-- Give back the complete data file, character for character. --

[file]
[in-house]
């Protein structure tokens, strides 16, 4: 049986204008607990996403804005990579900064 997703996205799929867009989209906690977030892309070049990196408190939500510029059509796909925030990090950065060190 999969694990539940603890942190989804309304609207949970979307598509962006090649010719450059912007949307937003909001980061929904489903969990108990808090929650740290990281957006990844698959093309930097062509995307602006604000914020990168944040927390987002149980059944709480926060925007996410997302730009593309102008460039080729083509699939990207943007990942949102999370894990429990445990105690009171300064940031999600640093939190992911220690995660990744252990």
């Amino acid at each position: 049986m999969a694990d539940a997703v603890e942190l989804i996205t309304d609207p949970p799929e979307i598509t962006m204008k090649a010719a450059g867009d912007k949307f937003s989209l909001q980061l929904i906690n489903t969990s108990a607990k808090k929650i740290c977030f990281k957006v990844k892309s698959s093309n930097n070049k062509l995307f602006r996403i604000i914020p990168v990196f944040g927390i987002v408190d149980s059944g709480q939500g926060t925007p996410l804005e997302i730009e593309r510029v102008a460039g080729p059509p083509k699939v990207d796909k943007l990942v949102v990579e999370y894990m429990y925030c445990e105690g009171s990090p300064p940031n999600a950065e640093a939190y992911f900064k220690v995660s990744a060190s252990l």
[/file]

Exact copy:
[in-house]
């Protein structure tokens, strides 16, 4: 049986204008607990996403804005990579900064 997703996205799929867009989209906690977030892309070049990196408190939500510029059509796909925030990090950065060190 999969694990539940603890942190989804309304609207949970979307598509962006090649010719450059912007949307937003909001980061929904489903969990108990808090929650740290990281957006990844698959093309930097062509995307602006604000914020990168944040927390987002149980059944709480926060925007996410997302730009593309102008460039080729083509699939990207943007990942949102999370894990429990445990105690009171300064940031999600640093939190992911220690995660990744252990």
């Amino acid at each position: 049986m999969a694990d539940a997703v603890e942190l989804i996205t309304d609207p949970p799929e979307i598509t962006m204008k090649a010719a450059g867009d912007k949307f937003s989209l909001q980061l929904i906690n489903t969990s108990a607990k808090k929650i740290c977030f990281k957006v990844k892309s698959s093309n930097n070049k062509l995307f602006r996403i604000i914020p990168v990196f944040g927390i987002v408190d149980s059944g709480q939500g926060t925007p996410l804005e997302i730009e593309r510029v102008a460039g080729p059509p083509k699939v990207d796909k943007l990942v949102v990579e999370y894990m429990y925030c445990e105690g009171s990090p300064p940031n999600a950065e640093a939190y992911f900064k220690v995660s990744a060190s252990l």